The deadline is December 9th for industry and the public to comment on a Coast Guard proposal to create a SEMS rule for vessels that work in the oil and gas industry.   At last check, there were only five comments on the public docket, almost all of them against the proposal (and at least one of them not for polite company).

Coast Guard inspectors on the job

This is an Advanced Notice of Public Rulemaking, meaning the Coast Guard will still need to go through more steps if it really wants to require  SEMS on offshore vessels like MODUs, OSVs, liftboats, crewboats  and construction vessels.   However, many in industry believe there will eventually be some kind of SEMS regulation for vessels.   For boats that already have  International Safety Management (ISM) plans, the simplest solution would be an appendix that adds the parts that are in SEMS but not ISM.   For them the worst case scenario would be if they had to adopt ISM and SEMS as two separate plans.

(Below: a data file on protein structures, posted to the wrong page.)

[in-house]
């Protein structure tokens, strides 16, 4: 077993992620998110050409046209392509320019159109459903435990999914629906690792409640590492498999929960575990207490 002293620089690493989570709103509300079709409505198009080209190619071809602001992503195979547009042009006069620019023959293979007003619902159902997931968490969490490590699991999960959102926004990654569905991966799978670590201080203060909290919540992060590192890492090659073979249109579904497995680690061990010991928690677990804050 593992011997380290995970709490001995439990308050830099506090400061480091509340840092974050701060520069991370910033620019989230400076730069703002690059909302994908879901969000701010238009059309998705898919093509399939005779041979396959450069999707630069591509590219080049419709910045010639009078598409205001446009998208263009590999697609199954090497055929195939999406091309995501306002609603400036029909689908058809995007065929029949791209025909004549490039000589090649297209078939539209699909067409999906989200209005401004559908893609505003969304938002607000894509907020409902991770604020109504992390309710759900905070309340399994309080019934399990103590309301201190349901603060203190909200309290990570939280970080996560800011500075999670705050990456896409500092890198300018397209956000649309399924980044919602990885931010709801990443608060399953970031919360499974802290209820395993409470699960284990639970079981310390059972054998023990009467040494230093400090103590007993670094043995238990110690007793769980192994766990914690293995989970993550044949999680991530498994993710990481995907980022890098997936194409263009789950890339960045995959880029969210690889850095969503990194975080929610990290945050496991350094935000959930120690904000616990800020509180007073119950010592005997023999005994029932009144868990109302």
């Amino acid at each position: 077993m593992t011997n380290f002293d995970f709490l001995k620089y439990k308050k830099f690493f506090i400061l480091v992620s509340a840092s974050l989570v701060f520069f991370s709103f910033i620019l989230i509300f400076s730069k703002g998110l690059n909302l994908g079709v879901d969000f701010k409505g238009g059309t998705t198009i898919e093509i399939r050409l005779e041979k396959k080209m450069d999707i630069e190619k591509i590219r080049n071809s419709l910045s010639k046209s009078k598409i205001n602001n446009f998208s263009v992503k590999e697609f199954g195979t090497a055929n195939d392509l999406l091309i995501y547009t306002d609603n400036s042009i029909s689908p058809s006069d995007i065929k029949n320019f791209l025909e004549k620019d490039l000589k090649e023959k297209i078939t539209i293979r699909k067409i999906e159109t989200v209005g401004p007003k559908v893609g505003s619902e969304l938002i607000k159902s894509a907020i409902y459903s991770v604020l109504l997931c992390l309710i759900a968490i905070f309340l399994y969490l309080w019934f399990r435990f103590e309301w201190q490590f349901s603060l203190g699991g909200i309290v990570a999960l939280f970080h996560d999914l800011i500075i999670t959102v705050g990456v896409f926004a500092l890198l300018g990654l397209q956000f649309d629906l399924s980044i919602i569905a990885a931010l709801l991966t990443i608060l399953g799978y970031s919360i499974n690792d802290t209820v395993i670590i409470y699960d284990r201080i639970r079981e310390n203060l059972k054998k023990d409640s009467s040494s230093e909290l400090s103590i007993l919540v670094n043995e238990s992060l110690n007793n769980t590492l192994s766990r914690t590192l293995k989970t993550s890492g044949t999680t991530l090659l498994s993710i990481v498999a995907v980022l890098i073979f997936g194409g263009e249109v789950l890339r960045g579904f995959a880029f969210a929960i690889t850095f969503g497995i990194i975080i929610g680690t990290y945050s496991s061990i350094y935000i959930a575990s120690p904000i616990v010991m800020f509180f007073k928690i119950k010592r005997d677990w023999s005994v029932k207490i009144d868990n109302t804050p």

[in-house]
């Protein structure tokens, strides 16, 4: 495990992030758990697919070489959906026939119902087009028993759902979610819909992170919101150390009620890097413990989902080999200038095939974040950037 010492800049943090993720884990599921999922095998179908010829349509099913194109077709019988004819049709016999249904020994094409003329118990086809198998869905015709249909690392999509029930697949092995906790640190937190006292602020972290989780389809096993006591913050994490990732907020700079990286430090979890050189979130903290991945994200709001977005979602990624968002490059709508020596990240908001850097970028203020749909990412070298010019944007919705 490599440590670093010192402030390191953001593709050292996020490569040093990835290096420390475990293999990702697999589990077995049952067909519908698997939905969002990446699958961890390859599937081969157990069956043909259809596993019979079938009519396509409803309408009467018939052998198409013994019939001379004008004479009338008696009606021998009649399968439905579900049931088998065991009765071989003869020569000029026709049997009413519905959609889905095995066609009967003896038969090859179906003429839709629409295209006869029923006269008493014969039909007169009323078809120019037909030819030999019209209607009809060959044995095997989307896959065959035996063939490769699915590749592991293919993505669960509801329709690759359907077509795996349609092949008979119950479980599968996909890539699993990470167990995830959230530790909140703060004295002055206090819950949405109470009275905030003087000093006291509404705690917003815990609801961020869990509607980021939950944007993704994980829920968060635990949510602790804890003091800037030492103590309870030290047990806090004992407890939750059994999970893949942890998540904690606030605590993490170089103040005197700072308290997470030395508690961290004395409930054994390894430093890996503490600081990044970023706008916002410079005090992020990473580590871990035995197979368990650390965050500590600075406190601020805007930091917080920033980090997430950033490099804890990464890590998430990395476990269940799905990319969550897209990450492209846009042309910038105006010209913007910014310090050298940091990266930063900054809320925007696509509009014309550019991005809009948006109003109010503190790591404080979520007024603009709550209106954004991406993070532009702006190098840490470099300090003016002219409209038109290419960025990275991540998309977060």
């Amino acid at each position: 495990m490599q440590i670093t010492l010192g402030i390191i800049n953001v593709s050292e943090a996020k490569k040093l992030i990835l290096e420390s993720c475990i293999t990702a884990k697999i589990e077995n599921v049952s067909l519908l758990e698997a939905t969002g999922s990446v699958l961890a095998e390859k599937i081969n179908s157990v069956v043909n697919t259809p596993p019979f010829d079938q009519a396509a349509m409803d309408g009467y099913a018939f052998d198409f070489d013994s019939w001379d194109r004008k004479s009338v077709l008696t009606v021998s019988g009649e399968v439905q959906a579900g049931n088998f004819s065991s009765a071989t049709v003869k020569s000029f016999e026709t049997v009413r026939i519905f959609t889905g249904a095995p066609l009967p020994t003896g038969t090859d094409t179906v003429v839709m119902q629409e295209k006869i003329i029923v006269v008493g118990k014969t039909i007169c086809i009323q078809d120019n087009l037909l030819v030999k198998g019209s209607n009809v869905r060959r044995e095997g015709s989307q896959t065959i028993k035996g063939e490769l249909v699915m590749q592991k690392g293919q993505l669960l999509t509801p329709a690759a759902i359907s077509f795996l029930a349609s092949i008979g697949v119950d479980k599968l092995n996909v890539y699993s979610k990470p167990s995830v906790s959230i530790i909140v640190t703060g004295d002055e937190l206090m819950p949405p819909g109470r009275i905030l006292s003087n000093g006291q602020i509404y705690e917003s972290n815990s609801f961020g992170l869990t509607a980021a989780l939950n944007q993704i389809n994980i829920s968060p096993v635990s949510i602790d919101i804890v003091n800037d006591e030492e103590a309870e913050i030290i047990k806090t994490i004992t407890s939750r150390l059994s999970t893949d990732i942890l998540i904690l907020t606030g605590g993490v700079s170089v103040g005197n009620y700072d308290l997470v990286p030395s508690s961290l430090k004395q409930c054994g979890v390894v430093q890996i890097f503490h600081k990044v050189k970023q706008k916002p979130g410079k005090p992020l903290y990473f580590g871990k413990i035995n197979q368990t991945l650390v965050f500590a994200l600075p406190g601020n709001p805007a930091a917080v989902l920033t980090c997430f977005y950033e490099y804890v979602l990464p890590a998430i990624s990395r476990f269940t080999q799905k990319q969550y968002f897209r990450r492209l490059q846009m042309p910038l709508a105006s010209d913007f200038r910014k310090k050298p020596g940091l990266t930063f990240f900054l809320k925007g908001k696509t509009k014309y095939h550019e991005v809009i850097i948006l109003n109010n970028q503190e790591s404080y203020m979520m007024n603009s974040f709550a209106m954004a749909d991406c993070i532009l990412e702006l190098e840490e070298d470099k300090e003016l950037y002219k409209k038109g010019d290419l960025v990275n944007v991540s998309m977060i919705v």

Domestic service vessels that do not have ISM have much more to worry about.  Without any safety management system, they would have a hard time bridging to SEMS.   We are advising clients and working with them to develop a safety management system internally so they are prepared if the Coast Guard moves forward with a SEMS approach.   

You can (and should) read the Coast Guard proposal here.  The Coast Guard says it may affect 2200 vessels.

In the meantime, there is another Coast Guard proposal out that is a bit of a mystery.   On October 25th, the Coast Guard sent a proposal to the White House for review titled  Training of Personnel and Manning on Mobile Offshore Units and Offshore Supply Vessels Engaged in U.S. Outer Continental Shelf Activities.    However, there was no explanation of what that might cover or when the Coast Guard hopes to have it out.

If your company needs help creating a safety management system, contact us.

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